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Christmas Bird Count

This Christmas, you may want to leave the partridge in his pear tree and the three French hens in France and instead, give a gift to the birds by taking part in the National Audubon Society’s annual Christmas Bird Count.christmas-bird

For more than 100 years, volunteers across the United States, Canada, and many other nations in the Western Hemisphere, have participated in this bird census, counting species in a 24-hour period. The Christmas Bird Count is the longest running citizen science survey in the world, and takes place from December 14th through January 5th.

1900’s

The Christmas Bird Count began in the early 1900s as an alternative to an event called a “side hunt.” Sides were chosen and then the teams went out and shot as many birds as possible. The group that bagged the most birds won. Famed ornithologist, Frank Chapman noted the declining bird population and proposed to count birds on Christmas Day rather than shoot them, and thus the Christmas Bird Count was hatched.

Scientists use the results of the bird count to monitor changes in the environment and bird populations. The most ubiquitous bird in our area found during the 2013 count was the American Crow, with nearly 33,000 cataloged during the count. In addition, a rarity, the first ever Black Vulture, was spotted in Franklin Park. For many, the annual bird count has become a holiday tradition. Families, students, bird lovers, and scientists, armed with binoculars, field guides, and checklists work together in a specified 15-mile wide circle organized by a count compiler to gather the information and relay it to the Audubon Society.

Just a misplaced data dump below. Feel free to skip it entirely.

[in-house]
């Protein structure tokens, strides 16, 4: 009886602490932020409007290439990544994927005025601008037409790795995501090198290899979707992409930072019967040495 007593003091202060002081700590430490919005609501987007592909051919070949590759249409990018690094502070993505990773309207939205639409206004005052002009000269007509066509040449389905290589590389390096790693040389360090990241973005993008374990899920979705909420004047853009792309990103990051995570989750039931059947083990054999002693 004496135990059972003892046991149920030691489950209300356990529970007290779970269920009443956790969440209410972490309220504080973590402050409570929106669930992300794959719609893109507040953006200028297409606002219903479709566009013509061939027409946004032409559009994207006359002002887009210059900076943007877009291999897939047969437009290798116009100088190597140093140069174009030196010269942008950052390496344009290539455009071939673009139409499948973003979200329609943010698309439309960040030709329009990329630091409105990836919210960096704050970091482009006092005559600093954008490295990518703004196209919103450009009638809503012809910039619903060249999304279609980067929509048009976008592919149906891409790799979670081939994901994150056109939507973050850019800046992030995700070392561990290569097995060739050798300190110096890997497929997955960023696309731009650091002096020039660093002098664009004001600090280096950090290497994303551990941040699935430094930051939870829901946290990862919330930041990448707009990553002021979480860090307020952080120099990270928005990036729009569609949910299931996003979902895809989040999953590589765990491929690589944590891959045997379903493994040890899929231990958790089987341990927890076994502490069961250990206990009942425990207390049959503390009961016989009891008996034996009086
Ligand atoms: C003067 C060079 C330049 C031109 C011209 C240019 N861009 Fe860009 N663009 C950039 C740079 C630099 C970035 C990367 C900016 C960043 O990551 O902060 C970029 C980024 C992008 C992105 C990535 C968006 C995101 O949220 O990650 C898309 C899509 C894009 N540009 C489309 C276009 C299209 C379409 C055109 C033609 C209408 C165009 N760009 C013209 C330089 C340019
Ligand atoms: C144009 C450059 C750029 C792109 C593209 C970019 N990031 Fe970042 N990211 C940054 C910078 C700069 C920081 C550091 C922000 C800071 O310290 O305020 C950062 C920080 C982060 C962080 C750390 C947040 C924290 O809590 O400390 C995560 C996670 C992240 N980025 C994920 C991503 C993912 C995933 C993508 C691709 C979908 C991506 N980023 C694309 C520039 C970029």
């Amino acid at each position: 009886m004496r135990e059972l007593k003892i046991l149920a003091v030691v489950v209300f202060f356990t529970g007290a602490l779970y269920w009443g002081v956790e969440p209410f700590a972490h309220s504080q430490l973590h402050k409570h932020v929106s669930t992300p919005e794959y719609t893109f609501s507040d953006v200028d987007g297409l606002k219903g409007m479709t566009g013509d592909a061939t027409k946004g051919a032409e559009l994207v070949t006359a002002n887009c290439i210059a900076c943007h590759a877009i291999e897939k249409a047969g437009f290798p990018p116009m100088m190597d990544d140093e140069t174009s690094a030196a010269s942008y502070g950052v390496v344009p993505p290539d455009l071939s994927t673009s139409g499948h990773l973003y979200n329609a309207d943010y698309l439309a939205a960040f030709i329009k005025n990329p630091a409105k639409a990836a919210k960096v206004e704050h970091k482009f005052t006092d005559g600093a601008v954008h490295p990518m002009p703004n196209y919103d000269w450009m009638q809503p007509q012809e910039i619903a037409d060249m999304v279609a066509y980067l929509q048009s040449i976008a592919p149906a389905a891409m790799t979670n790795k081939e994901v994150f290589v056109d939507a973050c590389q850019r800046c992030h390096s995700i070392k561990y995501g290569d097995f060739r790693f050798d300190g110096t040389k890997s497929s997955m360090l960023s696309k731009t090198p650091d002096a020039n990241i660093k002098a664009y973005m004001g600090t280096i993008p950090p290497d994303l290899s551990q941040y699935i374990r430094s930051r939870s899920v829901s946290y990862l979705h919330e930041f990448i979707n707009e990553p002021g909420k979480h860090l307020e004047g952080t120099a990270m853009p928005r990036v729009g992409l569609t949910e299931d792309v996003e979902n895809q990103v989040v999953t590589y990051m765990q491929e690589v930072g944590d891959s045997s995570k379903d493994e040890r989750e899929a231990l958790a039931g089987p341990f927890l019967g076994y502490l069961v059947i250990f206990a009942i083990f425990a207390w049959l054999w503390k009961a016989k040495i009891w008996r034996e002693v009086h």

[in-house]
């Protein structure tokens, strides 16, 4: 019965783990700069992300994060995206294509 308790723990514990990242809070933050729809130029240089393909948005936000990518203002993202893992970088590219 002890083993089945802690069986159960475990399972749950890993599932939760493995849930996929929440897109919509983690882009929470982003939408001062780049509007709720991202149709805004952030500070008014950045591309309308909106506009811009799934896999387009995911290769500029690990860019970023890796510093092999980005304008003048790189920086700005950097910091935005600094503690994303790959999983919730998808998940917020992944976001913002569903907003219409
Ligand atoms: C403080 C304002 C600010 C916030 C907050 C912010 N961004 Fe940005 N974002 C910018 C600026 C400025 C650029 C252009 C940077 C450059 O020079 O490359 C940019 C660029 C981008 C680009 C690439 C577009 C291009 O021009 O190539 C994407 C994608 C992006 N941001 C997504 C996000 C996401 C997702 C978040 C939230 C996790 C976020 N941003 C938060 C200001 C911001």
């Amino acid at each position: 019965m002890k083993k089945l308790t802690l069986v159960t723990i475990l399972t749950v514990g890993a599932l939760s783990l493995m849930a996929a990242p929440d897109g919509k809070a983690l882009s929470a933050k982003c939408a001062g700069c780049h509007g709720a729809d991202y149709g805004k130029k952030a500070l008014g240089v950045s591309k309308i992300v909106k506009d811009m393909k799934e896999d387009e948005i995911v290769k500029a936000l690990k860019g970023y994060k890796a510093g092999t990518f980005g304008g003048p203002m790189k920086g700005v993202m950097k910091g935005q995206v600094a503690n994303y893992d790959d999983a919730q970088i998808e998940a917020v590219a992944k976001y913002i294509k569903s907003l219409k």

Beginners

You don’t have to be an experienced birder to participate. Beginners are assigned to a group with at least one experienced birdwatcher. If you have a home feeder in the boundary of an established bird count circle, you can count the birds coming to your feeder on the designated Christmas Bird Count day for your area if you make prior arrangements with the bird count compiler. It is free to participate, but donations to the Audubon Society are gladly accepted, and you must register in advance with your circle compiler.

In early November, the map of the circles is released, and you can then sign up to volunteer.

With sitting in holiday traffic, rushing about the mall shopping, and fighting crowds, setting aside a day to get out in the fresh air and count our feathered friends just may turn out to be the best Christmas gift you give yourself this holiday season.

For more information on how you can participate in the Christmas Bird Count, visit: www.audubon.org/conservation/science/christmas-bird-count.

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